If you told a golf fan relatively new to the sport that Jordan Spieth was once ranked World No.1 and has won three major championships, they'd probably laugh in your face and call you a liar. The demise of Spieth has been a painful one for fans to see, but Spieth is still just 27-years-old and is now working hard to reshape his swing, something he recently described as a "difficult process".
Spieth's last victory came at the 2017 Open Championship, but since then he has slipped down the pecking order and currently sits 85th in the world rankings and there are players above him who to be quite frank, you would have thought it'd be impossible to see ranked better than Spieth a few years ago.
In a recent interview on the Gravy & the Sleeze show on SiriusXM PGA Tour Radio, Spieth opened up about what's been going wrong with his swing and what he's doing in order to fix it.
“I kind of got to where I was swinging behind me instead of in front of me,” Spieth said. “What that means is I just kind of get — that right elbow just got going a little wild on me. And so it could go up and go back behind my torso.
“What I didn’t realize I did so well for a number of years is being able to swing in front of my body, pretty much taking it back and through. It just kind of gradually started getting more and more behind me, and, all of a sudden, I found myself late into the ball, and from there, you just can’t play consistent golf — you’re relying too much on your hands at impact. It just becomes a significant challenge through the bag, and obviously as you go up the bag, you’re one or two degrees off becomes way more widespread.
“It’s been a difficult process, to be honest.
"It’s been really tough because I’ve always been somebody who likes having … end range of motion, where you feel like you can do something to the max and it’s not too much, and I’m almost trying to go the other direction and not go — I’m trying to keep things from moving as far back.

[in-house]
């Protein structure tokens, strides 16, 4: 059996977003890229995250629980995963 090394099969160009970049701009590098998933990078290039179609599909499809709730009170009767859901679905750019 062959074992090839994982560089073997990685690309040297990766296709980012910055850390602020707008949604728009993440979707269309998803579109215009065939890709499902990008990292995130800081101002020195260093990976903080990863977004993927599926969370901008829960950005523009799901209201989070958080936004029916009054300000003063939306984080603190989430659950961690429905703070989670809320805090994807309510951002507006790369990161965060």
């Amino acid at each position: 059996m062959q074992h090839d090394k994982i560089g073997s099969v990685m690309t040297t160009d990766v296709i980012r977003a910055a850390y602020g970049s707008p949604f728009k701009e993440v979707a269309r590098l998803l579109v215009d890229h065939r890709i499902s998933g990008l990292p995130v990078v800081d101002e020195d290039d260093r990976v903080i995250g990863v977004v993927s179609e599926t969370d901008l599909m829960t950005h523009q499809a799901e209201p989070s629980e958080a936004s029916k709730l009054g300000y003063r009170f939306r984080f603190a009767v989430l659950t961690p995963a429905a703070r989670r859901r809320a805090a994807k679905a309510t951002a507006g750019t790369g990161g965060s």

“I got really a lot more mobile and flexible over the last few years, and, in some ways, that’s great as far as power, without having to try to speed things up. But in other places of the game, I’ve kind of taken stuff a little too far on accident.”
In order for Spieth to improve, the American says he has had to learn a lot more about the mechanics of the game, something he rarely thought about during his golden years, due to being more of a "feel player".
“My golf I.Q., as far as if you asked me to instruct you on your golf swing, is probably as low as anybody’s, and I think that was a really good thing,” Spieth said. “And then once you get off and start taking a dive into what those mechanical things are, you got to get educated the right way.
“It’s almost like guys are on one end of the spectrum or the other. …There’s not necessarily a right or wrong there, but I feel like if you got be on one end of the spectrum or the other, if you’re in between, you’re kind of stuck — should I know more, but should I know less? I think, as a whole, I’d rather be just go out and play, but now I think I’m moving towards getting that really good grasp of knowledge on the way everything works that could be beneficial in the long run. So trying to make that move right now and just understand what I did so well, but I didn’t really know why and get back to doing it.”